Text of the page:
However, most American (and some British) volumes use one of a variety of pronunciation respelling systems, intended to be more comfortable for readers of English. For example, the respelling systems in many American dictionaries (such as Merriam-Webster) use for IPA and for IPA, reflecting common representations of those sounds in written English, using only letters of the English Roman alphabet and variations of them. (In IPA, represents the sound of the French (as in tu), and represents the pair of sounds in graopper.) The IPA is also not universal among dictionaries in languages other than English.
Comparing Devanagari with Burmese, Khmer, Thai, and Tai Tham scripts.
+Approximant-vowel correspondences. || ** || Palatal || Spanish amplío ('I extend') vs. amplió ('he extended'). || || Labiopalatal || French aigu ('sharp') vs. aiguille ('needle'). || ** || Velar ||. || || Labiovelar || Spanish continúo ('I continue') vs. continuó ('he continued'). || || Pharyngeal ||. || || Postalveolar, retroflex ||English waiter vs. waitress. }. || || Labiovelar || Spanish continúo ('I continue') vs. continuó ('he continued'). || || Pharyngeal ||. || || Postalveolar, retroflex ||English waiter vs. waitress. }. || || Postalveolar, retroflex ||English waiter vs. waitress. }.
Tai LueTai LüTai Lü language
New Tai Lue is a modernization of the Lanna alphabet (also known as Tai Tham script), which is similar to the Thai alphabet, and consists of 42 initial consonant signs (21 high-tone class, 21 low-tone class), seven final consonant signs, 16 vowel signs, two tone letters and one vowel shortening letter (or syllable-final glottal stop). Vowels signs can be placed before or after the syllable initial consonant. Similar to the Thai alphabet, the pronunciation of the tone of a syllable depends on the class the initial consonant belongs to, syllable structure and vowel length, and the tone mark.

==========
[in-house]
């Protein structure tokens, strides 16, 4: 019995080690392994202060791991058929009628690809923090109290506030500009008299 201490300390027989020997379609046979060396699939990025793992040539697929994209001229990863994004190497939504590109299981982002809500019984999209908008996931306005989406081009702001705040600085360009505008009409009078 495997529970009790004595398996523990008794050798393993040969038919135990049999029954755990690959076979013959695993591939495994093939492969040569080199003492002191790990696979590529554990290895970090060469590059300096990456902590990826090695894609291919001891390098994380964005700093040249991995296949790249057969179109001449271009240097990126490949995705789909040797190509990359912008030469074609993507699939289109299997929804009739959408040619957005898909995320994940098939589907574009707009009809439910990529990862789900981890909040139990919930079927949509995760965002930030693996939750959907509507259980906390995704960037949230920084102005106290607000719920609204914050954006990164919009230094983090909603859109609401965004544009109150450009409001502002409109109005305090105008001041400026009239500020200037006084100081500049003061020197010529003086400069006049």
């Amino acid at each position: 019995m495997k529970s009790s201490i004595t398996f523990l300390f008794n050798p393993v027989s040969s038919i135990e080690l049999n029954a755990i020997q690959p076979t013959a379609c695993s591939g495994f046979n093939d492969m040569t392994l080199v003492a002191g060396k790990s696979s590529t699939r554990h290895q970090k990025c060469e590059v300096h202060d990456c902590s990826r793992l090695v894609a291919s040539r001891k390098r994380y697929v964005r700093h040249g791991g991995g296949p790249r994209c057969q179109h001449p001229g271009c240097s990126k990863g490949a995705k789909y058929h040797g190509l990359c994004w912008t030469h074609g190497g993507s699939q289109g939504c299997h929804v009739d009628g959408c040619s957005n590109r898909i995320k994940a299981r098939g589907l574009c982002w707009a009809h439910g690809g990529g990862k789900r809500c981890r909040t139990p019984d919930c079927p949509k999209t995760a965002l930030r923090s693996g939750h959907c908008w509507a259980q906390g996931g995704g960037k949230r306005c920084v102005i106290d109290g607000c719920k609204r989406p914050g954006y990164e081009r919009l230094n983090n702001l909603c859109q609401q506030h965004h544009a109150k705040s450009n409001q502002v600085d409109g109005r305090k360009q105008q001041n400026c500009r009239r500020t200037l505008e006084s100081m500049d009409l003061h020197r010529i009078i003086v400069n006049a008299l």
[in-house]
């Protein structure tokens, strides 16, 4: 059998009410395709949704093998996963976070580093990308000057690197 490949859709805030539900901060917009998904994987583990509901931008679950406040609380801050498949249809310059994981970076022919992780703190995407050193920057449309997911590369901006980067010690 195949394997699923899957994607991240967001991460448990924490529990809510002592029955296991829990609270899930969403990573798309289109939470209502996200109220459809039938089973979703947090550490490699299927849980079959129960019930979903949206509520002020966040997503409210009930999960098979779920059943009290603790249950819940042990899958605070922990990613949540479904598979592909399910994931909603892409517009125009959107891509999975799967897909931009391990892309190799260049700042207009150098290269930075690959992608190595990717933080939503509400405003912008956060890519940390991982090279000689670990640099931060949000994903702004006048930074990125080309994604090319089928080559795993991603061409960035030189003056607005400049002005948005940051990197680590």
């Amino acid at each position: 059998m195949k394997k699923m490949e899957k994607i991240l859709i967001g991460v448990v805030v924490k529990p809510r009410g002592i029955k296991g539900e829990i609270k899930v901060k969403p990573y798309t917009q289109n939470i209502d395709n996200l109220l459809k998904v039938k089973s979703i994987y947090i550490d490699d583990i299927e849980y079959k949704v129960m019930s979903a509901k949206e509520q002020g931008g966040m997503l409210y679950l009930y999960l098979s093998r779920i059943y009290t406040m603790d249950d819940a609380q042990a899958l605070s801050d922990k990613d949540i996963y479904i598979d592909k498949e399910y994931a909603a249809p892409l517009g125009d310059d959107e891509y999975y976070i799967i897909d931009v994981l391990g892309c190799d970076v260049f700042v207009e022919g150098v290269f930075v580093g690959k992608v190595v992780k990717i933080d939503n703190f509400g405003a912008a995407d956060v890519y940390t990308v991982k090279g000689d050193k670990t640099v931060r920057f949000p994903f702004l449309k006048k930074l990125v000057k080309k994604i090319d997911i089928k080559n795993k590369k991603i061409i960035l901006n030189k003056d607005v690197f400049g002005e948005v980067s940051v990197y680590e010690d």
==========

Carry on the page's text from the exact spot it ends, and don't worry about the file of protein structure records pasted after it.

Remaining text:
Thai society has been influenced in recent years by its widely available multi-language press and media. There are some English and numerous Thai and Chinese newspapers in circulation. Most Thai popular magazines use English headlines as a chic glamour factor. Many large businesses in Bangkok operate in English as well as other languages. Thailand is the largest newspaper market in Southeast Asia with an estimated circulation of over 13 million copies daily in 2003. Even upcountry, out of Bangkok, the media flourish.